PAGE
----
These results have shown that ILP treatment may be responsible for around 1.21±0,11 log reduction of the initial aerobic plate count in smoked salmon. This is similar to other studies. The ability of pulsed light (5.6 J cm-2) to inactivate Escherichia coli O157:H7 and Listeria monocytogenes Scott A on raw salmon fillets was investigated by Ozer and Demirci (2005). The maximal log reduction was between 1.09 and 1.02 for Escherichia coli and Listeria monocytogenes Scott A respectively. There are many explanations to understand such difference between high efficiency of ILP in microbial decontamination for in vitro studies and real but limited effect of such treatments in foods. In fact, food composition affects the efficacy of the decontamination. It is established that a part of the radiation is absorbed by proteins and oils of foods. In addition, shadow effect (i.e localisation of micro-organisms at the surface) and/or protective substances in foods are well known (Gómez-López et al. 2005a; Roberts and Hope 2003).

This study gives evidence that the pulsed light process constitutes a possible alternative for microbial decontamination of smoked salmon. Although the peak power of pulses is very high because of their short duration, it appears that pulsed light does not penetrate very deeply into surface of smoked salmon which keeps all of its organoleptic qualities. Therefore, further research is needed to evaluate its applicability for the decontamination of various food products that are most commonly associated with food poisoning.


Gratitude is due to the “plateforme technologique de l’IUT d’Evreux” for the technical assistance and to Servane for his helpful support.

federighi figure 1

federighi figure 2

federighi figure 3

federighi table 1


Dunn, J., Clark, R.W., Asmus, J.F., Pearlman J.S., Boyer, K., Pairchaud, F., and Hofmann, G. 1991. Methods for preservation of foodstuffs. US Patent and Trademark Office, Alexandria, VA, USA US patent 5 034 235.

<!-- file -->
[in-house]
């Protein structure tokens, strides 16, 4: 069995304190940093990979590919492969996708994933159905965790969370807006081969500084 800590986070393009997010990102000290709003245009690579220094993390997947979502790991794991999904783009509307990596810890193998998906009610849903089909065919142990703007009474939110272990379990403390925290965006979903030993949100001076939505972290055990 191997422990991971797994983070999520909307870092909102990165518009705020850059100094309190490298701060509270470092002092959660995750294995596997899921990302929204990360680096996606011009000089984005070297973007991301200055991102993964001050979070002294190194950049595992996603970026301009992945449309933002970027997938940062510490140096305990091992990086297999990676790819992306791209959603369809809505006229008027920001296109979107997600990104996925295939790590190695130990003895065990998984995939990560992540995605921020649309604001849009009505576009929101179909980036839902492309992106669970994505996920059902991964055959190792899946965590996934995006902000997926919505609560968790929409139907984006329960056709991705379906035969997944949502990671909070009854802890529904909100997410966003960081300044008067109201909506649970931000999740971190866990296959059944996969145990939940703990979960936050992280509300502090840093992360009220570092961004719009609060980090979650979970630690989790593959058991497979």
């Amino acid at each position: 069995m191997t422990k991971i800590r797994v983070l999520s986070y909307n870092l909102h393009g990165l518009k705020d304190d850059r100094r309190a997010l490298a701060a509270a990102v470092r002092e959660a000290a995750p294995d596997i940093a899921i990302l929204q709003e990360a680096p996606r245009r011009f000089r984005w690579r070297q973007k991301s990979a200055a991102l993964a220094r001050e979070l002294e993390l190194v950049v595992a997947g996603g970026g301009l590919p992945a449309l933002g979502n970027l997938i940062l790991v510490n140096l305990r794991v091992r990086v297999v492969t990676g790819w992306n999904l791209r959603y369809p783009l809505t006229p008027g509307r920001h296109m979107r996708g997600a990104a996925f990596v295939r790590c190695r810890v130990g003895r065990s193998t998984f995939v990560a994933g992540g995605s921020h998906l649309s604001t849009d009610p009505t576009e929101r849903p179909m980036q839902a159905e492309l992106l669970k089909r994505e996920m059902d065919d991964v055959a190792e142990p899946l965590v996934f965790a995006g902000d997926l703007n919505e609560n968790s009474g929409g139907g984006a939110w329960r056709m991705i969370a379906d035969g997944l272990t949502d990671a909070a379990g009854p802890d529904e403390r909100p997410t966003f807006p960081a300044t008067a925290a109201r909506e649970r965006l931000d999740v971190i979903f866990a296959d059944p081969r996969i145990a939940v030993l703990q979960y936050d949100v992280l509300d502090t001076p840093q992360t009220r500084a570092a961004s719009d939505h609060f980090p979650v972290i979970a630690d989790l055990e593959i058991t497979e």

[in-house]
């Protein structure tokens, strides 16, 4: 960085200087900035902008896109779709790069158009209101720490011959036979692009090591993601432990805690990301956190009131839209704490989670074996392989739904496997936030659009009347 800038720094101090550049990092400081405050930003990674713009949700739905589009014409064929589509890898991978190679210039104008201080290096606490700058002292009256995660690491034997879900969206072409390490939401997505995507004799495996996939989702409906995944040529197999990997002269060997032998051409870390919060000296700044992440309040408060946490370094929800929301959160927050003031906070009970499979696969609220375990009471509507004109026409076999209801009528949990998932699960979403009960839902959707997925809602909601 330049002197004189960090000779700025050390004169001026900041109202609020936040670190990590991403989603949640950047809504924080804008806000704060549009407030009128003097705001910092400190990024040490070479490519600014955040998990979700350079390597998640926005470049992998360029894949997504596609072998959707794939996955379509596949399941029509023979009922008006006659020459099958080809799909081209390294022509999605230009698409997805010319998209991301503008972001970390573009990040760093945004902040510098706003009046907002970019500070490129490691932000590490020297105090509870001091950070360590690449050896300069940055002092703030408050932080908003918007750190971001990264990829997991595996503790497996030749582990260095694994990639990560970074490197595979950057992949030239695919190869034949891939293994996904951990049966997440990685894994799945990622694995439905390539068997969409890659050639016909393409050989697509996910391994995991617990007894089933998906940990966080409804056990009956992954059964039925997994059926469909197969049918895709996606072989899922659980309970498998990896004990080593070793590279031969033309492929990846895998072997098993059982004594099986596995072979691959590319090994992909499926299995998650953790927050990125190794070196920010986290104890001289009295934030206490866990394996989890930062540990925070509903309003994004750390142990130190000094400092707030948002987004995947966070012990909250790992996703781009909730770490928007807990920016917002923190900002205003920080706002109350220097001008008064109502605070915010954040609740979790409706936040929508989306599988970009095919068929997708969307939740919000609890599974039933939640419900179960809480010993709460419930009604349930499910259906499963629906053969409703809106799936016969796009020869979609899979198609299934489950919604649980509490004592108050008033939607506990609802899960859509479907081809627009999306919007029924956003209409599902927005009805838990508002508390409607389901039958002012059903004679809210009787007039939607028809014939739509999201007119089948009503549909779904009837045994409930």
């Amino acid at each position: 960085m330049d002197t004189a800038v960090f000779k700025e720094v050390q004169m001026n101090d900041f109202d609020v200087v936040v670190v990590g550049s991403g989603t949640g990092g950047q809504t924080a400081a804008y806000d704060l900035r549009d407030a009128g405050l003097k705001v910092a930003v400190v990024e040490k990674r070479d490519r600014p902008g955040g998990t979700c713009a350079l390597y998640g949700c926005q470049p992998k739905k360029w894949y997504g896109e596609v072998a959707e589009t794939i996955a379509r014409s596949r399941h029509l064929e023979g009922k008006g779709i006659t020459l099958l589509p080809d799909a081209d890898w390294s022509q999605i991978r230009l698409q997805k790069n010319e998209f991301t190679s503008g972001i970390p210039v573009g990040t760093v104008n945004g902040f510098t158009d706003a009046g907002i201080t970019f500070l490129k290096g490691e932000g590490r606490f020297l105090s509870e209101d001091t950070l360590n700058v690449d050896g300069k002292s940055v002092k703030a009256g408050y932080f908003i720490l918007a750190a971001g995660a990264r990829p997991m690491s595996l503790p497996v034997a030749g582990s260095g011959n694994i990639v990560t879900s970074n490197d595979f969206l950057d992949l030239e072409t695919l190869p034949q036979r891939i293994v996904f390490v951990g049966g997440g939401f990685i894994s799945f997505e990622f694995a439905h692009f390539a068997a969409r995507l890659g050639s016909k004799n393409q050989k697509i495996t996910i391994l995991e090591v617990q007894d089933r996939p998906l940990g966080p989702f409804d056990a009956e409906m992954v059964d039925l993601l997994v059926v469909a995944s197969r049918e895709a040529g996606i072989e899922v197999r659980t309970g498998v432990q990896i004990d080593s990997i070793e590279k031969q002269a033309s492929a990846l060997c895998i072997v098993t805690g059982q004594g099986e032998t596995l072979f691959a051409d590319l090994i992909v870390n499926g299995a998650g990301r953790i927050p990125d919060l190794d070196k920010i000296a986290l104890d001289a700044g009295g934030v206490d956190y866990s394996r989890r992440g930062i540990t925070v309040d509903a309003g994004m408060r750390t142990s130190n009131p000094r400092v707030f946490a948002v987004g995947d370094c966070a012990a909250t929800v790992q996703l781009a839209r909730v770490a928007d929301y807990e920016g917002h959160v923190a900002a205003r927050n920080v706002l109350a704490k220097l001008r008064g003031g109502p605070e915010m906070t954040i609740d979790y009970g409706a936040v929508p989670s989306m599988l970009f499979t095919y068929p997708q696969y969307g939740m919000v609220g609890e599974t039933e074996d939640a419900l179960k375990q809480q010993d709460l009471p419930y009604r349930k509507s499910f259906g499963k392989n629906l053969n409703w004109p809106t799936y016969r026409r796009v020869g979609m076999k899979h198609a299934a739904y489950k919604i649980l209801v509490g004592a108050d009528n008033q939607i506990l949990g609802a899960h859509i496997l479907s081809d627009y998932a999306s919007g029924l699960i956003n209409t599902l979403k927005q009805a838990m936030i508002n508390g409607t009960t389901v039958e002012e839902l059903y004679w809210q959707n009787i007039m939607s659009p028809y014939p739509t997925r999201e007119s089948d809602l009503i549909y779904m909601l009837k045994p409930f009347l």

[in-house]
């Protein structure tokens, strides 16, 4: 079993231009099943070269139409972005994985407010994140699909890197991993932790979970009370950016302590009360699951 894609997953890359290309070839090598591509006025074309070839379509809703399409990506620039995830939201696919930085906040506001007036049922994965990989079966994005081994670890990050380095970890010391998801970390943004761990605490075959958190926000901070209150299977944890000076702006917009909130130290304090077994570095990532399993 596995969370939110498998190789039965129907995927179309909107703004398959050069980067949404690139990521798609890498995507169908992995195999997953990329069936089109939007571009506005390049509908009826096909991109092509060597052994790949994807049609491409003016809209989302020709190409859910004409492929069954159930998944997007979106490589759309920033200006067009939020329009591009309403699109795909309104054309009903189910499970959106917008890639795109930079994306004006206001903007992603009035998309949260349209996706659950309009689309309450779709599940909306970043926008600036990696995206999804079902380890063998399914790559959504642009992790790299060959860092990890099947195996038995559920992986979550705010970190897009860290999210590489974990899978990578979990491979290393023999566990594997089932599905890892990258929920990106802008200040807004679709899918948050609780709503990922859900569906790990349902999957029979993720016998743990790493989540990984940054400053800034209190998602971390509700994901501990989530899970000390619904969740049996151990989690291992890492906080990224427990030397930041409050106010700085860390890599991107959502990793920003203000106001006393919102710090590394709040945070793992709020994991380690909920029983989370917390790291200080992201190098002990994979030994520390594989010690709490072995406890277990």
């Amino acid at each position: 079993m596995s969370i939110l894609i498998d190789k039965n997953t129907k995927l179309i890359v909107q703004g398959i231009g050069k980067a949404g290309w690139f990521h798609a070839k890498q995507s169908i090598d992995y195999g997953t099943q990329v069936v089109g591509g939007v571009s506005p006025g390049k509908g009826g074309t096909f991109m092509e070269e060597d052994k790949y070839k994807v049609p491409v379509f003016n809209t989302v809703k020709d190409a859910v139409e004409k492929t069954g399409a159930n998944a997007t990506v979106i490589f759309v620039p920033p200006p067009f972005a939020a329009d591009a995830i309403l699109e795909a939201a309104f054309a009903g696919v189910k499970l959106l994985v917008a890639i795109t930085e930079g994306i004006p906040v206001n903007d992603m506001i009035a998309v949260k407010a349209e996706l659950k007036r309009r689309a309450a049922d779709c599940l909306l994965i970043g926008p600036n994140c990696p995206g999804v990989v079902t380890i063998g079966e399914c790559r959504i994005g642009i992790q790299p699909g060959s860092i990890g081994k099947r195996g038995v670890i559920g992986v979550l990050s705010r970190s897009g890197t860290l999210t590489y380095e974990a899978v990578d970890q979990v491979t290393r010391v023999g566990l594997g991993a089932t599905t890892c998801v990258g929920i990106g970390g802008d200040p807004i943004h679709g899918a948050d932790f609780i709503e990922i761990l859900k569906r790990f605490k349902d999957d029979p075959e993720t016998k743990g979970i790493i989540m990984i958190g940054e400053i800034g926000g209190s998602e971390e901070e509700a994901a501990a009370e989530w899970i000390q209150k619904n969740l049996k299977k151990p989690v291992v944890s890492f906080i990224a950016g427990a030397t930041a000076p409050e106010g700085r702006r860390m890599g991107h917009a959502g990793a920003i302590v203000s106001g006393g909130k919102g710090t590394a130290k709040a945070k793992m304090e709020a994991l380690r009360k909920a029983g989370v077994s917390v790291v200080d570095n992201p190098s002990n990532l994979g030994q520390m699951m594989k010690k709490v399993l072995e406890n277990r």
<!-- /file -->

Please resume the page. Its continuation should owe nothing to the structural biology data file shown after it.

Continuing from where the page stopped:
Dunn, J. Pulsed light and pulsed electrical field for foods and eggs. 1996. Poultry Sci. 75: 1133-1136.

Fine, F., and Gervais, P. 2004. Efficiency of pulsed UV light for microbial decontamination of food powders. J. Food Prot. 67: 787-792.

Gómez-López, V.M., Devlieghere, F., Bonduelle, V., and Debevere, J. 2005a. Intense light pulses decontamination of minimally processed vegetables and their shelf-life. Int. J. Food Microbiol. 103: 79-89.

Gómez-López, V.M., Devlieghere, F., Bonduelle, V., and Debevere, J. 2005b. Factors affecting the inactivation of micro-organisms by intense light pulses. J. Appl. Microbiol. 99: 460-470.

Jun, S., Irudayaraj, J., Demirci, A., and Geiser D. 2003. Pulsed UV-light treatment of corn meal for inactivation of Aspergillus niger spores. Int. J. Food Sci. Technol. 38: 883-888.

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Takeshita, K., Shibato, J., Sameshima, T., Fukunaga, S., Isobe, S., Arihara, K. and Itoh, M. 2003. Damage of yeast cells induced by pulsed light irradiation. In. J. Food Microbiol. 85: 151-158.